The Pimax 8K VR headset brings premium image quality to VR with stunning 4K resolution per eye and a 200-degree field of view (FOV) that both surpass any other consumer VR headset. What do these specs means for real-life gaming experiences? Total immersion in stupendous color.
Pixmax 8K VR Headset Specs
|Screen||CLPL (customized low-persistence liquid)|
|Resolution||3840x2160 per eye|
|Audio||3.5mm audio jackintegrated microphone|
|Price||$899 plus $50 shipping|
Beat Saber on Pimax 8K: A Color Feast
Compared to consumer VR headsets currently on the market, Pimax offers amazing resolution and FOV (field of view). While the Oculus Rift and HTC Vive Pro both beat it in the refresh rate category with 90Hz, the Pimax 8K crushes both headsets in resolution, offering about 6 million more pixels per eye than the Vive Pro and 7 million more pixels per eye than the Rift. And the Pimax’s 200-degree FOV isn’t close to being matched by the Rift and Vive Pro's 110 degrees.
During the CES 2019 tech show in Las Vegas last week, I got the chance to play Beat Saber on the Pimax 8K and was fully captivated by the colors that flooded my FOV. As red and blue blocks came flying toward me, I couldn’t help but be distracted by the fiery, explosive reds and sharp, brilliant blues.
As I advanced in the game and walls started coming toward me, they were defined by bold, crisp lines. The crackling, bright white lines were apparent from a distance, making their incoming all the more ominous and intense. Throughout my playing, I did not notice any blurring or screen door effect, or fine lines between pixels.
The high contrast of the Pimax 8K’s lenses contributed to the powerful colors I saw. The company very roughly estimates the headset’s contrast to be around 5,600:1. This had a delightful impact in Beat Saber, a game that leans heavily on colorful graphics.
Swimming in an 8K VR Ocean
I also went for a swim via theBlu, a VR experience that deeply submerges you into a fish-filled ocean. With a 200-degree FOV there was no distortion in my peripheral vision. Pimax told me that users can see distortion up at to 2 degrees on either side of their peripheral vision; however, in my experience I never felt like waters appeared blurry in my side view. This is great for fighting off any potential VR nausea.
What impressed me most here was the level of detail in the images. Coral and other sea life in front of my eyes were so realistic that I wanted to touch them. But it was the fish swimming above head far away that really stood out. As I stood on the ocean floor, I watched schools of fish pass above me closer to the water's edge. Despite their distance, their fins and bodies were clearly defined and detailed. The fish were not just a blur of green swimming by; they were individual creatures that I could differentiate one by one as the ‘sun’ shined a glare overhead.
Pimax 8K also has some handy physical features that could further expand its immersive capabilities, like support for daisy chaining modules such as for eye or hand tracking.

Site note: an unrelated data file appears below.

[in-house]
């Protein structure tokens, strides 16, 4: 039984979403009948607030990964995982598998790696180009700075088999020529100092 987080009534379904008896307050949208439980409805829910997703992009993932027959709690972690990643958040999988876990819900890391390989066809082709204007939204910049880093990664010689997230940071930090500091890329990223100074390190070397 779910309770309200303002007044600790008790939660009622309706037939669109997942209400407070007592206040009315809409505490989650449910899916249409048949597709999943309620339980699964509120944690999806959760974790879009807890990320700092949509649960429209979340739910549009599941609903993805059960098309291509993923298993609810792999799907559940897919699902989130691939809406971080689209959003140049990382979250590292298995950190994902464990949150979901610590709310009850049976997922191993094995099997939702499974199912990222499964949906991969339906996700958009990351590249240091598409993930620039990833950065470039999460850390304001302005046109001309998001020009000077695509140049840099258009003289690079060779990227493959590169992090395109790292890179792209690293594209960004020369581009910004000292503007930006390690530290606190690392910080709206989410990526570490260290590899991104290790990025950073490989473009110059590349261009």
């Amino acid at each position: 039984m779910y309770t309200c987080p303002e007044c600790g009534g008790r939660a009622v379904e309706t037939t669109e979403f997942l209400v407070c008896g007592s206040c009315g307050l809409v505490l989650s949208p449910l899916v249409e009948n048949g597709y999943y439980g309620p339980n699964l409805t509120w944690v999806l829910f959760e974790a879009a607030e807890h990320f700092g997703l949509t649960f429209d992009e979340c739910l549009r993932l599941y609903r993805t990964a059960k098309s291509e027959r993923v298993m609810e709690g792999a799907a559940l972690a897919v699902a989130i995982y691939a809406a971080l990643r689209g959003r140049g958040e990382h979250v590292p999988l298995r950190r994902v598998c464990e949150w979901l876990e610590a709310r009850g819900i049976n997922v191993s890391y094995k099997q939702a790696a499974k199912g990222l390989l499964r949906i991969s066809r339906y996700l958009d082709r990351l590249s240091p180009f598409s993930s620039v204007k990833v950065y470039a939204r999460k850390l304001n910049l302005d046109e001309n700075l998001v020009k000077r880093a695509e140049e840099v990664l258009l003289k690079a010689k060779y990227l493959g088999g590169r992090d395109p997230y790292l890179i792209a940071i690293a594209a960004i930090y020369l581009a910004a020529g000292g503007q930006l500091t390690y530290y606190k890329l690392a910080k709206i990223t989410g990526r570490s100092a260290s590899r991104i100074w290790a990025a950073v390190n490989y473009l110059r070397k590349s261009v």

Amping up Production
I spoke with Kevin Henderson, who joined Pimax as head of operations in December, during CES. The executive has been tasked with enhancing support and sales in the U.S. He said that a month ago, the company was shipping fewer than 100 headsets daily and that number has increased to up to over 200 a day. The company expects to be done shipping pre-ordered headsets by February 15.
Pimax is also opening headquarters in Orlando, Florida and San Jose, California that will be fully operational by March so Pimax can expand production of its headsets for general availability. Its HMDs are available to order via Pimax’s website, but Pimax is also currently in negotiation with potential distribution partners. Further, Henderson said he wants to share a product roadmap so customers can see where the company is heading.
Pimax Controllers and the Future
In addition to bringing its headsets to general availability, Pimax is working on growing demand and production over the next two to three months for the Pimax 5K Be, basically the Pimax 5K+ headset but with OLED panels, and developing its Pimax hand controllers.
The Pimax hand controllers are supposed to enable open-handed tasks, thanks to a strap that keeps your hand connected to the controller when your palm is open. The controllers weren’t available for demo at CES, but we were able to grab pics of a prototype.
With HTC Vive about to make VR headsets with integrated eye tracking a thing with its upcoming HTC Vive Pro Eye headset announced during CES, we asked Pimax if this function would be incorporated into a Pimax headset anytime soon. Henderson said that while eye tracking is currently supported via a snap-on device, there aren’t enough practical benefits for the average person currently for Pimax to embed eye tracking into its headsets. It seems the company is waiting for more abundant use cases, like menu control and foveated rendering, which uses integrated eye tracking to diminish the amount of rendering work required by reducing image quality in the user’s peripheral vision.